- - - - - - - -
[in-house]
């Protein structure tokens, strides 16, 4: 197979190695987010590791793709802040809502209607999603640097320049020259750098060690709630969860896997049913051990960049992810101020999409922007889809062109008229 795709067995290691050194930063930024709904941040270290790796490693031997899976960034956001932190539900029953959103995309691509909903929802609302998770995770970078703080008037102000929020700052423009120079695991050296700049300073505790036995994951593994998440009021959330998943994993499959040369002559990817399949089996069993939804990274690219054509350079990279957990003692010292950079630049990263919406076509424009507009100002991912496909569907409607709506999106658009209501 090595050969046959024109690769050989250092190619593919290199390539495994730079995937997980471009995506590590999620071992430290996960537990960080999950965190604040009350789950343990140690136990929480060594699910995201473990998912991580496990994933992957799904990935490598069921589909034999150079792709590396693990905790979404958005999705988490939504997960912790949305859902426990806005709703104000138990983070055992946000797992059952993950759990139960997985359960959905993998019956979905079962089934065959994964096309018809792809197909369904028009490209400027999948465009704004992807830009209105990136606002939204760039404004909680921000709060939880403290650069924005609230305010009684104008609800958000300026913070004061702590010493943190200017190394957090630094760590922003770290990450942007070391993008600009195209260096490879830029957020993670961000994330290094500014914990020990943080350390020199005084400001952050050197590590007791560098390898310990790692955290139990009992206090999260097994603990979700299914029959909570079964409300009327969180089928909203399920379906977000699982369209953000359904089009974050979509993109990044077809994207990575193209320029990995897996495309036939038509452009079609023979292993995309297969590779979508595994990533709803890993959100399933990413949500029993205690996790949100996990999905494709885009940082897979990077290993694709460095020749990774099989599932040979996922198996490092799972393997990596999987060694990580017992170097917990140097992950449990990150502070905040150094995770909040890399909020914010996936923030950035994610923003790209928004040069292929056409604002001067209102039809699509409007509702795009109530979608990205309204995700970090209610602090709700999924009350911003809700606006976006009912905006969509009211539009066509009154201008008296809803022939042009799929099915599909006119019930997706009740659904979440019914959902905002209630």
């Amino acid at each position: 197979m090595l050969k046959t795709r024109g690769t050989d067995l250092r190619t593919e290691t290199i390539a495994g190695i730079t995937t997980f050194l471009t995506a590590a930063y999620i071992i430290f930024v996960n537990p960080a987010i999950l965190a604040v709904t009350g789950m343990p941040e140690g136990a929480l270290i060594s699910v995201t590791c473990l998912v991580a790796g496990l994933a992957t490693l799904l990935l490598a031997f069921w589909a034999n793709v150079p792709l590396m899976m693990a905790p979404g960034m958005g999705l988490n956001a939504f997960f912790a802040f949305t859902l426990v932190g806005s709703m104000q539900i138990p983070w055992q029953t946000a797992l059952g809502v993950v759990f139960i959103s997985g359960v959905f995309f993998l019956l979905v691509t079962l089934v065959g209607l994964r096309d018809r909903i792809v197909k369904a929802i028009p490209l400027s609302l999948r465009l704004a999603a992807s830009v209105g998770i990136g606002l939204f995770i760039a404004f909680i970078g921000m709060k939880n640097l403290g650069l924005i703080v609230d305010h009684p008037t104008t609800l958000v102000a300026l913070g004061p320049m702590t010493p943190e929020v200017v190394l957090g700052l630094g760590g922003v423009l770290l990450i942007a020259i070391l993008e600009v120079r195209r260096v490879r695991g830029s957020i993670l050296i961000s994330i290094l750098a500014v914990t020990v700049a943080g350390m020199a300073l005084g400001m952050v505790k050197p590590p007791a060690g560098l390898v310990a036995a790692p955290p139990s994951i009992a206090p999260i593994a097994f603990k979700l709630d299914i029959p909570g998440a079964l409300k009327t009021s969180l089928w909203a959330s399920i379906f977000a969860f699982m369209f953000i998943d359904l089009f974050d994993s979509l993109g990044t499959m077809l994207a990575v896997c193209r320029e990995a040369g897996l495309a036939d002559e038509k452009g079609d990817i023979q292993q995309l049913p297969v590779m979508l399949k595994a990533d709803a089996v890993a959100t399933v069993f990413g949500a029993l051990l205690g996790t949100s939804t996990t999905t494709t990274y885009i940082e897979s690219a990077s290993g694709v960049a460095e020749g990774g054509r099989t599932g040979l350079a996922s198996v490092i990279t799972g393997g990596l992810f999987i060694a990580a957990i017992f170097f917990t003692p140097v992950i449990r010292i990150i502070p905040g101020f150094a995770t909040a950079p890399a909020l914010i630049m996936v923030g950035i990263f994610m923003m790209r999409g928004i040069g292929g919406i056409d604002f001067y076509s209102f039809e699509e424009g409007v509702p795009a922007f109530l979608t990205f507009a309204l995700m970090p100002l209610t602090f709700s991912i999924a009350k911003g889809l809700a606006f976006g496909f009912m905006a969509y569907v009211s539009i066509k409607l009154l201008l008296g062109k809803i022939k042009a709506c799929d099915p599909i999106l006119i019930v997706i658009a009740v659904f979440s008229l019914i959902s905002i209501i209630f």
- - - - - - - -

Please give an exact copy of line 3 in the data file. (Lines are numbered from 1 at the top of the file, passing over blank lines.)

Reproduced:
């Amino acid at each position: 197979m090595l050969k046959t795709r024109g690769t050989d067995l250092r190619t593919e290691t290199i390539a495994g190695i730079t995937t997980f050194l471009t995506a590590a930063y999620i071992i430290f930024v996960n537990p960080a987010i999950l965190a604040v709904t009350g789950m343990p941040e140690g136990a929480l270290i060594s699910v995201t590791c473990l998912v991580a790796g496990l994933a992957t490693l799904l990935l490598a031997f069921w589909a034999n793709v150079p792709l590396m899976m693990a905790p979404g960034m958005g999705l988490n956001a939504f997960f912790a802040f949305t859902l426990v932190g806005s709703m104000q539900i138990p983070w055992q029953t946000a797992l059952g809502v993950v759990f139960i959103s997985g359960v959905f995309f993998l019956l979905v691509t079962l089934v065959g209607l994964r096309d018809r909903i792809v197909k369904a929802i028009p490209l400027s609302l999948r465009l704004a999603a992807s830009v209105g998770i990136g606002l939204f995770i760039a404004f909680i970078g921000m709060k939880n640097l403290g650069l924005i703080v609230d305010h009684p008037t104008t609800l958000v102000a300026l913070g004061p320049m702590t010493p943190e929020v200017v190394l957090g700052l630094g760590g922003v423009l770290l990450i942007a020259i070391l993008e600009v120079r195209r260096v490879r695991g830029s957020i993670l050296i961000s994330i290094l750098a500014v914990t020990v700049a943080g350390m020199a300073l005084g400001m952050v505790k050197p590590p007791a060690g560098l390898v310990a036995a790692p955290p139990s994951i009992a206090p999260i593994a097994f603990k979700l709630d299914i029959p909570g998440a079964l409300k009327t009021s969180l089928w909203a959330s399920i379906f977000a969860f699982m369209f953000i998943d359904l089009f974050d994993s979509l993109g990044t499959m077809l994207a990575v896997c193209r320029e990995a040369g897996l495309a036939d002559e038509k452009g079609d990817i023979q292993q995309l049913p297969v590779m979508l399949k595994a990533d709803a089996v890993a959100t399933v069993f990413g949500a029993l051990l205690g996790t949100s939804t996990t999905t494709t990274y885009i940082e897979s690219a990077s290993g694709v960049a460095e020749g990774g054509r099989t599932g040979l350079a996922s198996v490092i990279t799972g393997g990596l992810f999987i060694a990580a957990i017992f170097f917990t003692p140097v992950i449990r010292i990150i502070p905040g101020f150094a995770t909040a950079p890399a909020l914010i630049m996936v923030g950035i990263f994610m923003m790209r999409g928004i040069g292929g919406i056409d604002f001067y076509s209102f039809e699509e424009g409007v509702p795009a922007f109530l979608t990205f507009a309204l995700m970090p100002l209610t602090f709700s991912i999924a009350k911003g889809l809700a606006f976006g496909f009912m905006a969509y569907v009211s539009i066509k409607l009154l201008l008296g062109k809803i022939k042009a709506c799929d099915p599909i999106l006119i019930v997706i658009a009740v659904f979440s008229l019914i959902s905002i209501i209630f």